Sunday, 15 January 2012

Messcash: A Comedy of Errors


This article first appeared in the CCH Australian Competition & Consumer Law Reporter, Issue 636, 14 October 2011, pp. 1-6.

Introduction[1]
On 25 August 2011, Emmett J of the Federal Court in Australian Competition and Consumer Commission v Metcash Trading Limited (2011) ATPR  42-368; [2011] FCA 967 decided that Metcash’s proposed acquisition of Franklins would not substantially lessen competition in breach of section 50 of the Competition and Consumer Act 2010 (CCA) (formerly the Trade Practices Act 1974).[2]  Indeed, Emmett J found that the proposed acquisition was likely to enhance competition. 

Subsequently, many commentators in the media trumpeted Emmett J’s decision as a triumph of practical, commercial common-sense reasoning over the Australian Competition and Consumer Commission’s (ACCC) increasingly hypothetical and theoretical approach to merger analysis.[3] The commentary went so far as to suggest that the ACCC’s entire approach to merger analysis would have to change in the light of Emmett J’s judgment.

On 20 September 2011, Jacobsen J denied the ACCC’s application for an interim injunction to prevent the sale.[4]  The ACCC’s appeal will be considered by the Full Federal Court over three days, commencing on 24 October 2011.[5]

A Comedy of Errors
The reality is that Emmett J’s judgment in the Metcash case is deeply flawed and highly unlikely to survive an appeal. The court appears to have ignored binding precedent in relation to market definition and made a number of significant legal and analytical errors in applying the relevant legislation.

Unfortunately, the ACCC also made a number of significant errors in the way it ran its case. These errors ranged from pleading errors to major strategic errors such as selecting the wrong counterfactual prior to the trial and then having to switch to a new counterfactual during the trial.

Background to the case
In July 2010, Metcash entered an agreement to purchase the Franklins Supermarket business for $215m.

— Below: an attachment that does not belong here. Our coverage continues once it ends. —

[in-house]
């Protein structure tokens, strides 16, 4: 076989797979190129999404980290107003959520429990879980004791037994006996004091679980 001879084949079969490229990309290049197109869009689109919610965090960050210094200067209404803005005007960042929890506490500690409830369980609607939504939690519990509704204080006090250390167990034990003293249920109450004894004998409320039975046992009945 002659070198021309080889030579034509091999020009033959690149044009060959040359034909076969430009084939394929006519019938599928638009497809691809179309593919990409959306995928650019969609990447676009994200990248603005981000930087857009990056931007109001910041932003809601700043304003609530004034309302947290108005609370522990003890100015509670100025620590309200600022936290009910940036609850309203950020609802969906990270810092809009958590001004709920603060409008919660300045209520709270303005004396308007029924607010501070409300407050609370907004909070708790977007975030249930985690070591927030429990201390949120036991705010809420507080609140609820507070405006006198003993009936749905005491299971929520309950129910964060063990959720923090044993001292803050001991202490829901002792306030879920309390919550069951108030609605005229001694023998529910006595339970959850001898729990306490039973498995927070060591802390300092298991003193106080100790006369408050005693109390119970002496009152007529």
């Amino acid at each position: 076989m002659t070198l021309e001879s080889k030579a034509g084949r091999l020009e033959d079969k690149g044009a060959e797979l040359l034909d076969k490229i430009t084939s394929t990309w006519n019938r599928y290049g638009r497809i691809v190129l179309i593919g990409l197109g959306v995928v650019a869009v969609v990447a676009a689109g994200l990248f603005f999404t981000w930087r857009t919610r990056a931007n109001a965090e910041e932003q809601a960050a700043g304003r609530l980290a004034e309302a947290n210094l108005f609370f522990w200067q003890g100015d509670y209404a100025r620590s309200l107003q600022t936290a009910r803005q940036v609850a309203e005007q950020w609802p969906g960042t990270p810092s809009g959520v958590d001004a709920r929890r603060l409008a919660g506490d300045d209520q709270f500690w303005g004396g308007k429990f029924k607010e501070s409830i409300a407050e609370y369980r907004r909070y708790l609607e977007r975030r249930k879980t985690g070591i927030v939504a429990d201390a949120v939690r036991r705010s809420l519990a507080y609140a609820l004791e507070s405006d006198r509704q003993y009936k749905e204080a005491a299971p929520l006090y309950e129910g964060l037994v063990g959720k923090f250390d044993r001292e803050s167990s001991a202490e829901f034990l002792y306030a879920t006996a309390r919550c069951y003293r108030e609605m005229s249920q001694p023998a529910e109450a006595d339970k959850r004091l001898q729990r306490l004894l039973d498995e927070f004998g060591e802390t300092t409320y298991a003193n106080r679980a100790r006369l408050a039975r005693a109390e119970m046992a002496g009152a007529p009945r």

The ACCC opposed the proposed acquisition because it believed it would substantially lessen competition. The ACCC subsequently commenced legal proceedings in the Federal Court to prevent the acquisition from proceeding.

Metcash is a specialist wholesaling company which supplies groceries, fresh produce and liquor products on a national basis.  Metcash supplies independent retailers with grocery products principally under the IGA brand and owns a number of private labels which it makes available to its retail customers.

Franklins operates as both a vertically integrated retailer and an independent wholesaler. Franklins is vertically integrated through its ownership of 80 supermarkets in NSW. It also operates as an independent wholesaler to 10 Franklins franchises in NSW.  Franklins owns the No Frills brand which it makes available to its company owned and franchise stores.

The ACCC’s case
The most significant error made by the ACCC in its case was its failure to amend its pleadings in relation to the relevant market prior to the trial commencing. 

The ACCC initially pleaded that the market was the market for the wholesale supply of packaged groceries to independent supermarkets in NSW and the ACT.  However, a problem arose when the expert for the ACCC, Dr Christopher Pleatsikas, appeared to define a different market to the ACCC’s pleaded market in his expert report. Dr Pleatsikas defined the market as the market for the supply of wholesale services for dry groceries (at {121}).

In order to understand the difference between the ACCC’s pleaded market and the market found by the ACCC’s expert, one has to understand the goods and services which Metcash supplies to its customers.